1968 Cyclone Coupe
When Mercury redesigned the Cyclone for 1968, the division discontinued the convertible but added a contemporary fastback. Both Cyclone hardtop and fastback were available as base and GT models, with the fastback heavily overshadowing the coupe. Standard was a tepid 302 two-barrel, but big-blocks up to the 428 CJ were available to snag your attention. Only 1,368 of these obscurities were built (334 of them GTs), so it’s no surprise that the coupe met its demise at the end of the model year.
American Motors joined the highperformance fray in 1967 with the 280hp 343 Typhoon engine. The BorgWarner T10 four-speed was the only transmission for the compact American, creating a car that was practically one gene removed from the 390-powered SC/Rambler that appeared two years later. The 343 American was available as a demure 202 two-door sedan up to the snazzy Rogue convertible. Expert Mark Fletcher believes a little more than 100 were built, yet it’s a worthy Q-ship to keep on your radar.
F-85/Cutlass What’s interesting about these cars is that the basic 350 four-barrel (standard on Cutlass Supreme, optional otherwise) put out 310 hp and 390 lb-ft of torque, impressive for a pedestrian vehicle. The 1970 Rallye 350 made do with the same equipment but looked the part and is uncommon; these regular models have clean styling and are easy to find. It’s certainly no W-31, but the 350 responds well to mods and actually may be more impressive in terms of horsepower per cubic inch than the 4-4-2’s 455.
1970 Coronet Deluxe
Tired of overpriced Mopar cartoon cars, even 383s? Then here’s your solution. The Deluxe was the lowest Coronet on the totem pole, and the top engine available was the 330hp 383 four-barrel. This is like taking the “El Cheapo” Road Runner/Super Bee formula and distilling it even more. The 1970 model has unique styling, and if you opted for the four-speed you received a 5hp bump that made the 383 identical to the Super Bee’s. If you have trouble finding one of the 13 built (U.S.-spec), get inspired and build one.
The compact Falcon was discontinued at the end of 1969, but a slight economic recession at the dawn of 1970 gave Ford reason to introduce a cut-rate midsizer with a familiar name. The new Falcon offered the only pillared two-door among all Fairlane/Torino models, and then disappeared for 1971. The rare 429 CJ Falcon has received plenty of visibility, but have you seen a Falcon with the 300hp 351 Cleveland (even with a Shaker)? Back then, 373 people (per Marti Auto Works) sought fit to order one to try to fool the unsuspecting
An April 1969 Oldsmobile document titled “The Complete Automotive Performance Car Scene” reads: “Recently among younger enthusiasts, a trend has been developing appearance packages aside from power train considerations …” Automakers began to offer candy normally associated with performance cars for regular models: mags, custom steering wheels, racing mirrors, white-letter Wide Ovals, spoilers, monochromatic and blackout themes, and rear slats. The Cutlass could feature GT stripes and Super Stock II wheels with a six; the 1972 Plymouth Satellite coupe could have a 318 with the V24 hood and decklid stripes plus spoilers. You get the idea.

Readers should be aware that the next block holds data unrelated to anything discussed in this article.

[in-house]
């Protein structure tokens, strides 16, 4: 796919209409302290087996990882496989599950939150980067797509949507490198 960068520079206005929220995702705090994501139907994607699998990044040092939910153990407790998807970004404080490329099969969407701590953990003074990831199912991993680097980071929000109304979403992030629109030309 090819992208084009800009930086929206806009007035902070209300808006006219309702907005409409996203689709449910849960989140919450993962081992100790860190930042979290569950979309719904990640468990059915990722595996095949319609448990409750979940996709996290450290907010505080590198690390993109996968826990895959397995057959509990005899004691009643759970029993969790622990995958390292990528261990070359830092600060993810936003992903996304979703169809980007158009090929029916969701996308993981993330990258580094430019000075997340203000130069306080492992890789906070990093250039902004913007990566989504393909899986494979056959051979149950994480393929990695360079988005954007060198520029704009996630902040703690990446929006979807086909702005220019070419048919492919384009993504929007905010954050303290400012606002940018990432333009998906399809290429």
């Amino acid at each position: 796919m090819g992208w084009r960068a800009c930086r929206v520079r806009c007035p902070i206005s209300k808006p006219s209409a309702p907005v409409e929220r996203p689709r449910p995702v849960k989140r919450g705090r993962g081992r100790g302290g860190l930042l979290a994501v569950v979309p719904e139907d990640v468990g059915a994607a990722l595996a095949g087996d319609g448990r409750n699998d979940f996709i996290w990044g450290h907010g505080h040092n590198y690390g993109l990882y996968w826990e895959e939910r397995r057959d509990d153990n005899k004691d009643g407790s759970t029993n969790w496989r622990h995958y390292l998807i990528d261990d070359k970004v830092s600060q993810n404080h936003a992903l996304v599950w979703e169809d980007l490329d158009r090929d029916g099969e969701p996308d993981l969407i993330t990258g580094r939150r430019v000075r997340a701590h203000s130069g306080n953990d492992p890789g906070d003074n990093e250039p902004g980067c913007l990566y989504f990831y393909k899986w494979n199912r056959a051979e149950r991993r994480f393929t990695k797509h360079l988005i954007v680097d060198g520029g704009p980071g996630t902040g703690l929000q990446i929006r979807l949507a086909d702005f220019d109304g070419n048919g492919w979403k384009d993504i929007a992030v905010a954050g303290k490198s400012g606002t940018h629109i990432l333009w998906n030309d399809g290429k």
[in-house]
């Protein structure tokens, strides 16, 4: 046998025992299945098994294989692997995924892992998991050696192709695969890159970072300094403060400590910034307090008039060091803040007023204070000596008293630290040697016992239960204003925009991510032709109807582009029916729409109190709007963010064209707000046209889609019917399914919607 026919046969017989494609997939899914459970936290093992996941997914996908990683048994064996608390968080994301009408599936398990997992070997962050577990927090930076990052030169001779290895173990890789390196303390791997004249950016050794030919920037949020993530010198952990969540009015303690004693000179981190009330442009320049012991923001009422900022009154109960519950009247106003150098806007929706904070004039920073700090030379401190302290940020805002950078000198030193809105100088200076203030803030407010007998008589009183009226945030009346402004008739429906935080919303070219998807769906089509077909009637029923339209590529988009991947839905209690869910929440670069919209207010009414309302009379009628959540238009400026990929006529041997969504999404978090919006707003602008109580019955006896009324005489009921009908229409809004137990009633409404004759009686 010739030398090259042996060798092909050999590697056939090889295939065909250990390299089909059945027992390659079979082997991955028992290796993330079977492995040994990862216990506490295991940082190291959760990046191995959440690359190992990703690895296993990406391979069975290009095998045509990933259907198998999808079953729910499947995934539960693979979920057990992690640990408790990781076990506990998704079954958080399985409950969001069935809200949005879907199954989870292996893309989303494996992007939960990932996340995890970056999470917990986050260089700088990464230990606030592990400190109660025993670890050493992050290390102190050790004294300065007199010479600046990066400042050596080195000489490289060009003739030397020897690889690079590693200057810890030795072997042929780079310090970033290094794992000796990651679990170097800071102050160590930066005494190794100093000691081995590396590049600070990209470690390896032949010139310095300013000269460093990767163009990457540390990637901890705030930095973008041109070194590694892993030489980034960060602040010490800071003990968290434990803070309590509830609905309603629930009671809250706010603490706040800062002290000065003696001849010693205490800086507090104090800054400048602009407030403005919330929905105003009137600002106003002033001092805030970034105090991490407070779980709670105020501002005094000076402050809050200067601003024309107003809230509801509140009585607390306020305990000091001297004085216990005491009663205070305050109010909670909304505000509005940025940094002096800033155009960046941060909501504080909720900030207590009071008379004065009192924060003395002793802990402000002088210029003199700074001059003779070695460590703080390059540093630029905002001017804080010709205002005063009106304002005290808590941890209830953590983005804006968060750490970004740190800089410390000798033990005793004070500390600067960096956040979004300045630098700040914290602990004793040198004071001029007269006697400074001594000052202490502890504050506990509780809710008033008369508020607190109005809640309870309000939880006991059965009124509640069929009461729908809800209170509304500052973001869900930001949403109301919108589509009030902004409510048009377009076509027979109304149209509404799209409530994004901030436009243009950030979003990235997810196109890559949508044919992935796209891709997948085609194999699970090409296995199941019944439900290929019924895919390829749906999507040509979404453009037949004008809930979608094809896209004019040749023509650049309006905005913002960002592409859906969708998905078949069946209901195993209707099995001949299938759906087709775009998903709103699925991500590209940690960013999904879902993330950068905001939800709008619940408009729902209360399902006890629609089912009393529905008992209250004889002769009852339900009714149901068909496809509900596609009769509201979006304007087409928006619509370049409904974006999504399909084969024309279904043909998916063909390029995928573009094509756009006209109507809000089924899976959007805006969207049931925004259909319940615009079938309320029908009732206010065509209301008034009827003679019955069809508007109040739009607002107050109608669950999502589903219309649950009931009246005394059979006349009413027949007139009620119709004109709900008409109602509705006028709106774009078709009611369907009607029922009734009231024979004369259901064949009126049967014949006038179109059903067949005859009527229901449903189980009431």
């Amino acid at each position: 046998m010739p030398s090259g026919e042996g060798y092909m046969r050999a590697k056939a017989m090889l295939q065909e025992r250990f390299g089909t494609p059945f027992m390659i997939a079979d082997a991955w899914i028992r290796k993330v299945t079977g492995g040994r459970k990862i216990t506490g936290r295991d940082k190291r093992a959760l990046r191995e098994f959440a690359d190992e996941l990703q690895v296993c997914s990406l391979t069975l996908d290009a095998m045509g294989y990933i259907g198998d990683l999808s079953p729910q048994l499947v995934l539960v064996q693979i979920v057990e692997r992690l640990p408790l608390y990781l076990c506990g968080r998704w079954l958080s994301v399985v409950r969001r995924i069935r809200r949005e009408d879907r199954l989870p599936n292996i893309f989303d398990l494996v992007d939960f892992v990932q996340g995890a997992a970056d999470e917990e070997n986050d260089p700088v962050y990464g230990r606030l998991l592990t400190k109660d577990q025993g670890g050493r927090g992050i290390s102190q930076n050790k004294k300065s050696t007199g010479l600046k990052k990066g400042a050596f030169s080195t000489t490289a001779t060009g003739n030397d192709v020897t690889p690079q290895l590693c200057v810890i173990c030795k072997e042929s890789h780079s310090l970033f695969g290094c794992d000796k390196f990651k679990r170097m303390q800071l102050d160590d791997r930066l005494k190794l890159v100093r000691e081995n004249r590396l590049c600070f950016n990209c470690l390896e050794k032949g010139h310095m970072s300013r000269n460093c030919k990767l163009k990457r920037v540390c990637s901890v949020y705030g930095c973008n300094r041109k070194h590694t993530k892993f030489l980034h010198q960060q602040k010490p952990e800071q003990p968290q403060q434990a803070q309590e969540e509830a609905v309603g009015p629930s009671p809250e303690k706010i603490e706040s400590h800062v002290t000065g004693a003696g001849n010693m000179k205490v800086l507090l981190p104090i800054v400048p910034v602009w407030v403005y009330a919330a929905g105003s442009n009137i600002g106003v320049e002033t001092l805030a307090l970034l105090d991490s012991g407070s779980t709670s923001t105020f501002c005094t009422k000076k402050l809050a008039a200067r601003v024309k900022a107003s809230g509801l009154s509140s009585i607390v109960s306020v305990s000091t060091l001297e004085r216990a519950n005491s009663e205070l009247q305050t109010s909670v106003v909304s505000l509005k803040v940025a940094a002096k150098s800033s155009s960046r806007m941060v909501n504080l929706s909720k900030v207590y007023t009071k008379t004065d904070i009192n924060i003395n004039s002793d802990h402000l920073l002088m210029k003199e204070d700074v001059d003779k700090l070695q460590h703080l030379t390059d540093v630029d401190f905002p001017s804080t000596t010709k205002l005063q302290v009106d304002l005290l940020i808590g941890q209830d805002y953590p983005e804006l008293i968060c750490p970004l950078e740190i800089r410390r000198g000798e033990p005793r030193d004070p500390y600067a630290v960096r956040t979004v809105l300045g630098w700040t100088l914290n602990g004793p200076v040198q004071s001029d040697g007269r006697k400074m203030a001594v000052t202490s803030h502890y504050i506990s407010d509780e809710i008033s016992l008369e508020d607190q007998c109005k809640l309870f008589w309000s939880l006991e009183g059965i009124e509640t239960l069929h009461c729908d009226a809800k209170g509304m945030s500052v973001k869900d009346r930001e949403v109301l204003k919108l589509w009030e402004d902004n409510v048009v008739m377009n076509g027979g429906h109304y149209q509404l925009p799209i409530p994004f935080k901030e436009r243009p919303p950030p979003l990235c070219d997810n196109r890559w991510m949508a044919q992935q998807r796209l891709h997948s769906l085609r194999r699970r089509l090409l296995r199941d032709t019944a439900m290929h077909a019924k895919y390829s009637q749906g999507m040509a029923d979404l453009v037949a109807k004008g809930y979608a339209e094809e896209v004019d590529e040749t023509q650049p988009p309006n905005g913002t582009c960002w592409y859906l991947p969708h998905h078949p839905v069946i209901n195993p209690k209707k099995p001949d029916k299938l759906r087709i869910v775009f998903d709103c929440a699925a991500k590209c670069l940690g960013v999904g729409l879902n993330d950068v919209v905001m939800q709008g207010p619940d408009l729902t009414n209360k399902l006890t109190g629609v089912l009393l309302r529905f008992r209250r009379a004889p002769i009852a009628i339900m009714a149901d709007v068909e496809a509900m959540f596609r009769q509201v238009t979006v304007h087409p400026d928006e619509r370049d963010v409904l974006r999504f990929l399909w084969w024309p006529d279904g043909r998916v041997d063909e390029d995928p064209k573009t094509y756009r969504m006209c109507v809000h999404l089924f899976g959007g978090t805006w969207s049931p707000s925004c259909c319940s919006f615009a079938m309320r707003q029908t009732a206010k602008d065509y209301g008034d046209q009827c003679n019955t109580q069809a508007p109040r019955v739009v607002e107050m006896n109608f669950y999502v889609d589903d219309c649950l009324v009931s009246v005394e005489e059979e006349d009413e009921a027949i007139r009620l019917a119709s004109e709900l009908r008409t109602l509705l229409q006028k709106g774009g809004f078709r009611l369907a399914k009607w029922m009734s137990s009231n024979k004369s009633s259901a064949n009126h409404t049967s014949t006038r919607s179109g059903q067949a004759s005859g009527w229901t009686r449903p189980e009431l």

1968-1969 Tempest/ LeMans
The GTO got all the glory while another Pontiac performance A-Body flew under the radar: the 350 H.O. Rated at 320 horses in 1968 and upped 10 for 1969, this “High Output” engine created what could be considered Pontiac’s junior supercar, although it lacked any image, unlike the GTO. This may explain its obscurity despite 5,801 being built in 1968 and another 4,238 for 1969 (the bulk being LeMans versions). Hi-Performance Carsmagazine tested one with the Royal Bobcat package and scored a 14.35 e.t
1970 Chevrolet Chevelle
Chevys always command top dollar, and the 1970 Chevelle is among the most popular. So what’s it doing here? Because the bigblock was not restricted to the SS for 1970. The 402 (née 396) was available as RPO LS3 with 330 hp. Sure, you didn’t receive the SS’s domed hood and fancy gauges, but you could opt for D88 skunk stripes and look the part. Despite 9,338 402 Chevelles being built, they can be hard to come by, so consider the more numerous, affordable (and low-compression) 1971-1972s.
Malaise Muscle Cars
I was too young to know the 1970s sucked, but, like music from the era, there is so much that’s cool too. When manufacturers began to pretend that high performance never existed, they touted handling prowess instead. The 1975-1976 Buick “Free Spirit” pace cars, 1973-1977 Pontiac LeMans GTs, and 1974 Mercury Montego hardtop with the “daringly fresh” Montego Sports Appearance Group are unusual, rare, and need boosters to save them from obscurity.